As his mother lays in a coma, possibly brain dead following a car accident for which he holds his stepfather responsible, Harper drunkenly meets and subsequently hires a shady man to take care of things and avenge his mother. As he questions his decision the film goes into two paths at once, creating a layered story that must be followed until the end to be fully understood.
Every time he thinks he’s out, they pull him back in! Keanu Reeves’ action starring vehicle “John Wick” ended up being one of the best films of 2014, and three years later, we’re granted what is essentially “The Empire Strikes Back” of the John Wick saga. When John Wick went in to retirement, violence found him once and he wrought unholy vengeance one last time. Now that he’s been a few years in exile, living alone with his trusty pit bull, his past has returned once again. Italian gangster Santino D’Antonio shows up at John’s door aware of his mission of vengeance and now plans to take advantage of a decades old blood oath he made to him when he was working as an assassin. Handing him a very sacred reminder called a “marker” with John’s own blood in it, he plans to hold him to his oath, despite John’s protests.
“BC Butcher” was made by Ms. Bowling when she was seventeen and she poured all of her resources in to making an hour long feature that paid tribute to the B movies of the sixties. Bowling has a clear cut love for drive-in trash like “Teenage Caveman” and “Eegah!” and delivers a schlocky indie film that also doubles as the first slasher film set during the caveman era. Filled with a lot of call backs to the sixties, and absolutely no attention to historical accuracy, Bowling has an obvious goal here, delivering a movie that’s more a practice in tongue in cheek, rather than straight up horror. You really can’t bash a film that features a supporting role by Kato Kaelin, and is narrated by Kadeem Hardison, too heavily.
It’s shocking how well 1981’s “My Bloody Valentine” holds up. While it is a holiday themed slasher film that would end up becoming one of many, it can be placed in a league of its own for how creepy, eerie, and tense it still is. Sure you can argue that George Mihalka’s film is a bit rough around the edges. In one scene when character Hollis discovers a young couple impaled on top of each other, in a quick edit, you can see the actress breathing. But that doesn’t stop “My Bloody Valentine” from turning in to a very tightly written and engaging horror film about a psychotic miner who really hates Valentine’s Day. Mihalka’s film transforms in to a slick amalgam of “Friday the 13th” and “The Town that Dreaded Sundown,” where our maniac Harry Warden is created after the result of gross negligence.
After the murder of his father and his becoming deaf following a blow to the head, Asher trains himself and prepares for the day he will be able to avenge his brother from that man. When the man is released from jail early, he goes on the path of revenge. Written and directed by Sean Brosnan, this first feature film takes a story of revenge and twists it by keeping it all in the family. The film takes the usual revenge due to a family member’s death and mixes it up with the murderer also being family (not a spoiler, it is part of the official synopsis). The way he builds the story is quite straight forward and his characters are all heavily flawed but somewhat attaching in the case of his lead, Asher, and his friend Nana. All the characters have rough lives in a very poor deep south, but some have goals and are trying to make a better life for themselves, making them more interesting than the others.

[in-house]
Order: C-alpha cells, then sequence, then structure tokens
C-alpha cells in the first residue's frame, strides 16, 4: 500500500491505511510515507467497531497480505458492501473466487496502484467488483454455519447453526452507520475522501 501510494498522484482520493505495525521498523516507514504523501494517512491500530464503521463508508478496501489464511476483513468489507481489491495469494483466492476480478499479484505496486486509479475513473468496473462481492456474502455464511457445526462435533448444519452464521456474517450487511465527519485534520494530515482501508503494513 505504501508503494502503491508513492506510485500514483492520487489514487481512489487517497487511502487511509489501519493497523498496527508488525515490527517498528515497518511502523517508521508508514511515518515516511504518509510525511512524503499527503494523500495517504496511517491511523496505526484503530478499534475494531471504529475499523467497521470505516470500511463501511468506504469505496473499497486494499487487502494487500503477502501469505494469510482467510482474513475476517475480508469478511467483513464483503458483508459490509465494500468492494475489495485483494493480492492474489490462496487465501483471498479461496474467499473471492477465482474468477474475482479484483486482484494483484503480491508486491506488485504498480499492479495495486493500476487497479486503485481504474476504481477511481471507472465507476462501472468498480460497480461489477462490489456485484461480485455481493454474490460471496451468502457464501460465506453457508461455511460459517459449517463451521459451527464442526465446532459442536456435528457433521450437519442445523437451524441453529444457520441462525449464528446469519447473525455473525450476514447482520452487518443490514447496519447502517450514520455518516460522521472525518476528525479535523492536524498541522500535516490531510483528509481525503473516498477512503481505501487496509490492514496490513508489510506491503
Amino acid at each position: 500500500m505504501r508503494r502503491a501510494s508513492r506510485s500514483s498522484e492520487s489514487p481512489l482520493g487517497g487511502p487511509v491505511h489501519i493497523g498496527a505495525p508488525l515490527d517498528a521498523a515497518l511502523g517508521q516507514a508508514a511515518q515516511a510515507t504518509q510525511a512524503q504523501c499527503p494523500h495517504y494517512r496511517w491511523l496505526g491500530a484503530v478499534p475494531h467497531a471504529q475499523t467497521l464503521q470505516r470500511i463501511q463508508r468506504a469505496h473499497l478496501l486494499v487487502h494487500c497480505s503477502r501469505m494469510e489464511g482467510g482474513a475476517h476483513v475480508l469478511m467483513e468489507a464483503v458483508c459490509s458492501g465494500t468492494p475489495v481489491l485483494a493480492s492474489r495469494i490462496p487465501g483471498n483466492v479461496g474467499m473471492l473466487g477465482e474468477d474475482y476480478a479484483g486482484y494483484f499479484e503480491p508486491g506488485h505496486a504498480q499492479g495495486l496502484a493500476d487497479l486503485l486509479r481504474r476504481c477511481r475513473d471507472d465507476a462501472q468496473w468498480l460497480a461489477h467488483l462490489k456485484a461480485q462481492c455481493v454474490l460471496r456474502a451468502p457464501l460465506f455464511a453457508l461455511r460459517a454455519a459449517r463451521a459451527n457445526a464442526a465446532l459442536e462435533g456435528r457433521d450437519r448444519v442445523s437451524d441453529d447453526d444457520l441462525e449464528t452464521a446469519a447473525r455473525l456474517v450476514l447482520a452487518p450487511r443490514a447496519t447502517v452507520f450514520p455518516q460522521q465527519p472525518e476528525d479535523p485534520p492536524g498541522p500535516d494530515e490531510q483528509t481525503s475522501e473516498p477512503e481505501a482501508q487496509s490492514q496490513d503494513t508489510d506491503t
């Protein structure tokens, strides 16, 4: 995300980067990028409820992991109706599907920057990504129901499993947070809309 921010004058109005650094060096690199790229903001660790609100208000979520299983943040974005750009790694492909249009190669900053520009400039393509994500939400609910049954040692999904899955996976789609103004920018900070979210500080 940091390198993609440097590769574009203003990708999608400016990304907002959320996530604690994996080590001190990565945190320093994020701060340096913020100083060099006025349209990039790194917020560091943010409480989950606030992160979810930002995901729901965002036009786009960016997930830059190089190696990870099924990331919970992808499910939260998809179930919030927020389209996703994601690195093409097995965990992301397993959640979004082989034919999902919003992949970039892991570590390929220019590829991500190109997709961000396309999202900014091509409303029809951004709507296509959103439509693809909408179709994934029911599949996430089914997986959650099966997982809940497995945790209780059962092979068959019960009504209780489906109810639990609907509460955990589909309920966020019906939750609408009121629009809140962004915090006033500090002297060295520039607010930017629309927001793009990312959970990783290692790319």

“Juvenile delinquency is the product of pent up frustrations, stored-up resentments and bottled-up fears. It is not the product of cartoons and captions. But the comics are a handy, obvious, uncomplicated scapegoat. If the adults who crusade against them would only get as steamed up over such basic causes of delinquency as parental ignorance, indifference, and cruelty, they might discover that comic books are no more a menace than Treasure Island or Jack the Giant Killer”.
I often describe “Creepshow 2” as a mean spirited sequel, but I think that’s why it stands apart from the original. And granted the original movie was also a bit mean spirited in and of itself, so I don’t know why I continuously give it such a label. The whole janitor and med student being eaten by the yeti in “Creepshow” just pour cruel, harsh deaths. Anyway, I love “Creepshow 2” and my re-watching it in its crisp restoration from Arrow Video confirmed that. There are a ton of movies I adored as a kid that just hasn’t held up very well, but “Creepshow 2” still maintains its inherent quality.
Director and co-writer Gabriel Carrer’s vigilante thriller film “The Demolisher” is one of the highlights of my coverage of Fantasia Fest back in 2015. While the plot points here and there are sloppily constructed, “The Demolisher” is an overall very good and strong tale about grief, sadness, and delusion that can stem from ones own guilt, in the end. While Gabriel Carrer’s film struggles to find its pacing and momentum in the first half hour, “The Demolisher” does inevitably pick up steam to build in to one hell of an interesting revenge thriller.
Life is funny. One moment you’re in prison being beaten up, the next moment you’re having a miniature skull growing out of your forehead. “Dangerous Worry Dolls” is a silly, dumb, and very unscary take on the further obsession of mini monsters doing dangerous things by Charles Band. You have to give it to the man, he always finds a way to squeeze in miniature monsters on to film and look for new and unique ways to make them villains. “Dangerous Worry Dolls” is terrible, but at least Band has a new and unique idea for making mini-monsters become the villain for a movie that looks like it was made on a budget of ten dollars.